Gay Primary Source

Sunday, January 18, 2009

Episcopal Bishop Pre-Inaugural Benediction

Welcome to Washington! The fun is about to begin, but first, please join me in pausing for a moment, to ask God’s blessing upon our nation and our next president. O God of our many understandings, we pray that you will.

Bless us with tears – for a world in which over a billion people exist on less than a dollar a day, where young women from many lands are beaten and raped for wanting an education, and thousands die daily from malnutrition, malaria, and AIDS.

Bless us with anger – at discrimination, at home and abroad, against refugees and immigrants, women, people of color, gay, lesbian, bisexual and transgender people.

Bless us with discomfort – at the easy, simplistic "answers" we’ve preferred to hear from our politicians, instead of the truth, about ourselves and the world, which we need to face if we are going to rise to the challenges of the future. Bless us with patience – and the knowledge that none of what ails us will be "fixed" anytime soon, and the understanding that our new president is a human being, not a messiah. Bless us with humility – open to understanding that our own needs must always be balanced with those of the world.

Bless us with freedom from mere tolerance – replacing it with a genuine respect and warm embrace of our differences, and an understanding that in our diversity, we are stronger. Bless us with compassion and generosity – remembering that every religion’s God judges us by the way we care for the most vulnerable in the human community, whether across town or across the world.

And God, we give you thanks for your child Barack, as he assumes the office of President of the United States. Give him wisdom beyond his years, and inspire him with Lincoln’s reconciling leadership style, President Kennedy’s ability to enlist our best efforts, and Dr. King’s dream of a nation for ALL the people. Give him a quiet heart, for our Ship of State needs a steady, calm captain in these times. Give him stirring words, for we will need to be inspired and motivated to make the personal and common sacrifices necessary to facing the challenges ahead. Make him color-blind, reminding him of his own words that under his leadership, there will be neither red nor blue states, but the United States. Help him remember his own oppression as a minority, drawing on that experience of discrimination, that he might seek to change the lives of those who are still its victims. Give him the strength to find family time and privacy, and help him remember that even though he is president, a father only gets one shot at his daughters’ childhoods. And please, God, keep him safe. We know we ask too much of our presidents, and we’re asking FAR too much of this one. We know the risk he and his wife are taking for all of us, and we implore you, O good and great God, to keep him safe. Hold him in the palm of your hand – that he might do the work we have called him to do, that he might find joy in this impossible calling, and that in the end, he might lead us as a nation to a place of integrity, prosperity and peace. - Amen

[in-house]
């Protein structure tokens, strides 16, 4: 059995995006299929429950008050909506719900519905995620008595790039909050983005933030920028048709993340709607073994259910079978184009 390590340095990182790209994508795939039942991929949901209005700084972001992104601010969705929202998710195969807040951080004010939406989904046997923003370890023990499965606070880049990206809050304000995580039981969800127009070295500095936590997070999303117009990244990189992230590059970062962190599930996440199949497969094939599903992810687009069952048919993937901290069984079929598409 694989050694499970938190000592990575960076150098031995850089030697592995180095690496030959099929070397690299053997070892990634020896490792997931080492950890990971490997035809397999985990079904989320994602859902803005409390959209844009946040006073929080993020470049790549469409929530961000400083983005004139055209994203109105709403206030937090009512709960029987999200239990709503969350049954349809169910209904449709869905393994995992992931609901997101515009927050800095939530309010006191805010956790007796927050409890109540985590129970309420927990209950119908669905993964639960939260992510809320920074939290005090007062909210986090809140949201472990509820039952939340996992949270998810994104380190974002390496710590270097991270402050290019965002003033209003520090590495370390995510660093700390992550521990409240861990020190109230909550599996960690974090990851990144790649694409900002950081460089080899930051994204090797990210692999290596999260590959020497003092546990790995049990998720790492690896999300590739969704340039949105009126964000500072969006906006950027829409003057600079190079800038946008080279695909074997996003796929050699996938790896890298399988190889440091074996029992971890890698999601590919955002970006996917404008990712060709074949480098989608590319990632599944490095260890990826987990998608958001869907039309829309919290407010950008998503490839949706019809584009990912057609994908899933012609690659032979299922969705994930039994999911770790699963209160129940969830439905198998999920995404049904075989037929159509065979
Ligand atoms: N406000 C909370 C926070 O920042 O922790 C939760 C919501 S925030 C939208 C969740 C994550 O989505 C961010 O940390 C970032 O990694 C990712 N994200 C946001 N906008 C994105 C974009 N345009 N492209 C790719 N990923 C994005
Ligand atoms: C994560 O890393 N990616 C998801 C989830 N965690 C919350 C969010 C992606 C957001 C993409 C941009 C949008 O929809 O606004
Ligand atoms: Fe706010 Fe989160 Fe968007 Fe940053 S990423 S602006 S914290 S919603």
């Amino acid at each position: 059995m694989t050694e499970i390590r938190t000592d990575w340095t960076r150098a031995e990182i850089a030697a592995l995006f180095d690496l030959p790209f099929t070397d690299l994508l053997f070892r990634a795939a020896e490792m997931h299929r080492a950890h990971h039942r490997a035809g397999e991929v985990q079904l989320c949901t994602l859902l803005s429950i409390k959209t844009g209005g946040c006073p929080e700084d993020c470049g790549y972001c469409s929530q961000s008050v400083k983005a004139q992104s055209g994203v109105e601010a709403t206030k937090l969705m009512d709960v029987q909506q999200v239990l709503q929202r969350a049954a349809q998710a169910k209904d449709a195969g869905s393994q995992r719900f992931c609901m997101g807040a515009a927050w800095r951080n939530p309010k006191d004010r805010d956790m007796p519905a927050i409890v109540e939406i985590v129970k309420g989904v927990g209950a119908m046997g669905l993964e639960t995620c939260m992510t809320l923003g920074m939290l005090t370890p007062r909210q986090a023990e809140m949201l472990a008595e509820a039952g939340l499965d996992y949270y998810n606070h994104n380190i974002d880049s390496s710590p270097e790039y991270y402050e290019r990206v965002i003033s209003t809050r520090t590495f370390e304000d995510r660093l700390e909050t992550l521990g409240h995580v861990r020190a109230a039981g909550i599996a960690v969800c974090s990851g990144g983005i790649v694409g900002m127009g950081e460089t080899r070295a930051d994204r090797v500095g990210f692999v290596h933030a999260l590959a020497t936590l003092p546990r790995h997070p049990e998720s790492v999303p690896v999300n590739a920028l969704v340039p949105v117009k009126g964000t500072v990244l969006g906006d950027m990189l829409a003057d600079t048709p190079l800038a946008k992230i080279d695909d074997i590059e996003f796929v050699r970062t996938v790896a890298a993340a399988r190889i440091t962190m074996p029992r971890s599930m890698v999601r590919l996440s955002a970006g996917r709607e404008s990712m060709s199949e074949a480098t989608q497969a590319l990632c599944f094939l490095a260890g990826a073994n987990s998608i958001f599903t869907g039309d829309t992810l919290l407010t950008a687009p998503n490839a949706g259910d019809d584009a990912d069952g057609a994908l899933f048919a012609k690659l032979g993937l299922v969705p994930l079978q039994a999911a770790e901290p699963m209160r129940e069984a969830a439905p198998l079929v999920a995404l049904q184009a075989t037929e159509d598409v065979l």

The Rt. Rev. V. Gene Robinson, Episcopal Bishop of New Hampshire
Opening Inaugural Event, Lincoln Memorial, Washington, DC, January 18, 2009

President-Elect Barack Obama Pre-Inaugural Speech

" I stand here tonight, what gives me the greatest hope of all is not the stone and marble that surrounds us today, but what fills the spaces in between. It is you - Americans of every race and region and station who came here because you believe in what this country can be and because you want to help us get there. It is the same thing that gave me hope from the day we began this campaign for the presidency nearly two years ago; a belief that if we could just recognize ourselves in one another and bring everyone together - ... Latino, Asian, and Native American; black and white, gay and straight, disabled and not - then not only would we restore hope and opportunity in places that yearned for both, but maybe, just maybe, we might perfect our union in the process.This is what I believed, but you made this belief real. You proved once more that people who love this country can change it. And as I prepare to assume the presidency, yours are the voices I will take with me every day I walk into that Oval Office - the voices of men and women who have different stories but hold common hopes; who ask only for what was promised us as Americans - that we might make of our lives what we will and see our children climb higher than we did. It is this thread that binds us together in common effort; that runs through every memorial on this mall; that connects us to all those who struggled and sacrificed and stood here before. It is how this nation has overcome the greatest differences and the longest odds - because there is no obstacle that can stand in the way of millions of voices calling for change. President-Elect Barack Obama, speech at the Lincoln Memorial, Washington DC, January 18, 2009